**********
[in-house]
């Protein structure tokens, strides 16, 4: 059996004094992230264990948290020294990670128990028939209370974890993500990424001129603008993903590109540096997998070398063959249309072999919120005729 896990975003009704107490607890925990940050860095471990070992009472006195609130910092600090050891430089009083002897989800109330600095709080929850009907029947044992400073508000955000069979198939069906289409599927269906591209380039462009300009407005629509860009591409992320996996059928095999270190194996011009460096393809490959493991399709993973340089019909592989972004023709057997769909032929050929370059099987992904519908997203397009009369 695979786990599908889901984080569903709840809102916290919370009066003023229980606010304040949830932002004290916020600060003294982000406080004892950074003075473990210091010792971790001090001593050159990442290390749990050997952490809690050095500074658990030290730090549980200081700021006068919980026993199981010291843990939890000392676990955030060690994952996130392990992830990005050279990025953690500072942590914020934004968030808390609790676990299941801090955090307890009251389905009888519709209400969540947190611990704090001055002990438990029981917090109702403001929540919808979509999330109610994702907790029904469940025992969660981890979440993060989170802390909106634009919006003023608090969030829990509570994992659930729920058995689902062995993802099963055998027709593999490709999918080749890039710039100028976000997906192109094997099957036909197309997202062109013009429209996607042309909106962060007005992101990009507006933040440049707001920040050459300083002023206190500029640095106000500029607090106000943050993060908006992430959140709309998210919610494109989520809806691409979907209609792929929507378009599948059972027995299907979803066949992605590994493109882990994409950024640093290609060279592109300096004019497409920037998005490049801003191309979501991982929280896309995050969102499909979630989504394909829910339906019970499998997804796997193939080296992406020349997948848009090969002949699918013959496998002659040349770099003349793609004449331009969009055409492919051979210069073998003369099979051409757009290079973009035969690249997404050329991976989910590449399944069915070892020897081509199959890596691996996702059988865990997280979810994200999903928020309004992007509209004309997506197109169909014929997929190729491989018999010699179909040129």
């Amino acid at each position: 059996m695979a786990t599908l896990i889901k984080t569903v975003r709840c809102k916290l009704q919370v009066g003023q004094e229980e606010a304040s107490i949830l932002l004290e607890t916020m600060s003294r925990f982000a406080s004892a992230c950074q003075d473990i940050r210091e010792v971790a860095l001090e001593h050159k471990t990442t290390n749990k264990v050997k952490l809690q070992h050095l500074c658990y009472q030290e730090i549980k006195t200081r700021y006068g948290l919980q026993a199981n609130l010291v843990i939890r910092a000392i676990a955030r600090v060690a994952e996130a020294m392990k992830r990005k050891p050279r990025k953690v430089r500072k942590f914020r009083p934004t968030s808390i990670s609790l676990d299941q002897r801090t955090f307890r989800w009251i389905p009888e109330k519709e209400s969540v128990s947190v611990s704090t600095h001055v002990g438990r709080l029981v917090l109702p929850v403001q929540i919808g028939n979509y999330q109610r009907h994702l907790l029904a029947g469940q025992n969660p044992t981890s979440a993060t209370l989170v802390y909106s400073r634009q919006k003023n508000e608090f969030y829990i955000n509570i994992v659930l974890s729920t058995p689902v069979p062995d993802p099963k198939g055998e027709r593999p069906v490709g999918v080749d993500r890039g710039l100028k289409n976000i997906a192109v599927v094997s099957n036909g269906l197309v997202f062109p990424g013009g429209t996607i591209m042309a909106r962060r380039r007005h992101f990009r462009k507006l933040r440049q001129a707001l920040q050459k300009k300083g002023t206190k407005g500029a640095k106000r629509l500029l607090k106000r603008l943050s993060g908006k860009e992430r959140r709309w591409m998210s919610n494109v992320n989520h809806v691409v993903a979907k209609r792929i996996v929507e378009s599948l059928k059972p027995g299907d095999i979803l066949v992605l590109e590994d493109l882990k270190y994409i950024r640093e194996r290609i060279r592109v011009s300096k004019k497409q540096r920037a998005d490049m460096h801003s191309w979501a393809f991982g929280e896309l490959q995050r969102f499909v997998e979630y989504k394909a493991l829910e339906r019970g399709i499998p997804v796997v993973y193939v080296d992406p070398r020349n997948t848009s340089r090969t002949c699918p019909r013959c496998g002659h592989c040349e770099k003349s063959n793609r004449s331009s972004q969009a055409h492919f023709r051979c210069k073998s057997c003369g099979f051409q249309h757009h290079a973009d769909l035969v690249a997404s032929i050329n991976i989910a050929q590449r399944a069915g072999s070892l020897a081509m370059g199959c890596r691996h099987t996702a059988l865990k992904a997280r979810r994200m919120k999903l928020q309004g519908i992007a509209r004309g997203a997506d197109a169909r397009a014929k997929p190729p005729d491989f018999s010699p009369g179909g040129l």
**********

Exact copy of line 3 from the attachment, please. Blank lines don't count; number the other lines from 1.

């Amino acid at each position: 059996m695979a786990t599908l896990i889901k984080t569903v975003r709840c809102k916290l009704q919370v009066g003023q004094e229980e606010a304040s107490i949830l932002l004290e607890t916020m600060s003294r925990f982000a406080s004892a992230c950074q003075d473990i940050r210091e010792v971790a860095l001090e001593h050159k471990t990442t290390n749990k264990v050997k952490l809690q070992h050095l500074c658990y009472q030290e730090i549980k006195t200081r700021y006068g948290l919980q026993a199981n609130l010291v843990i939890r910092a000392i676990a955030r600090v060690a994952e996130a020294m392990k992830r990005k050891p050279r990025k953690v430089r500072k942590f914020r009083p934004t968030s808390i990670s609790l676990d299941q002897r801090t955090f307890r989800w009251i389905p009888e109330k519709e209400s969540v128990s947190v611990s704090t600095h001055v002990g438990r709080l029981v917090l109702p929850v403001q929540i919808g028939n979509y999330q109610r009907h994702l907790l029904a029947g469940q025992n969660p044992t981890s979440a993060t209370l989170v802390y909106s400073r634009q919006k003023n508000e608090f969030y829990i955000n509570i994992v659930l974890s729920t058995p689902v069979p062995d993802p099963k198939g055998e027709r593999p069906v490709g999918v080749d993500r890039g710039l100028k289409n976000i997906a192109v599927v094997s099957n036909g269906l197309v997202f062109p990424g013009g429209t996607i591209m042309a909106r962060r380039r007005h992101f990009r462009k507006l933040r440049q001129a707001l920040q050459k300009k300083g002023t206190k407005g500029a640095k106000r629509l500029l607090k106000r603008l943050s993060g908006k860009e992430r959140r709309w591409m998210s919610n494109v992320n989520h809806v691409v993903a979907k209609r792929i996996v929507e378009s599948l059928k059972p027995g299907d095999i979803l066949v992605l590109e590994d493109l882990k270190y994409i950024r640093e194996r290609i060279r592109v011009s300096k004019k497409q540096r920037a998005d490049m460096h801003s191309w979501a393809f991982g929280e896309l490959q995050r969102f499909v997998e979630y989504k394909a493991l829910e339906r019970g399709i499998p997804v796997v993973y193939v080296d992406p070398r020349n997948t848009s340089r090969t002949c699918p019909r013959c496998g002659h592989c040349e770099k003349s063959n793609r004449s331009s972004q969009a055409h492919f023709r051979c210069k073998s057997c003369g099979f051409q249309h757009h290079a973009d769909l035969v690249a997404s032929i050329n991976i989910a050929q590449r399944a069915g072999s070892l020897a081509m370059g199959c890596r691996h099987t996702a059988l865990k992904a997280r979810r994200m919120k999903l928020q309004g519908i992007a509209r004309g997203a997506d197109a169909r397009a014929k997929p190729p005729d491989f018999s010699p009369g179909g040129l």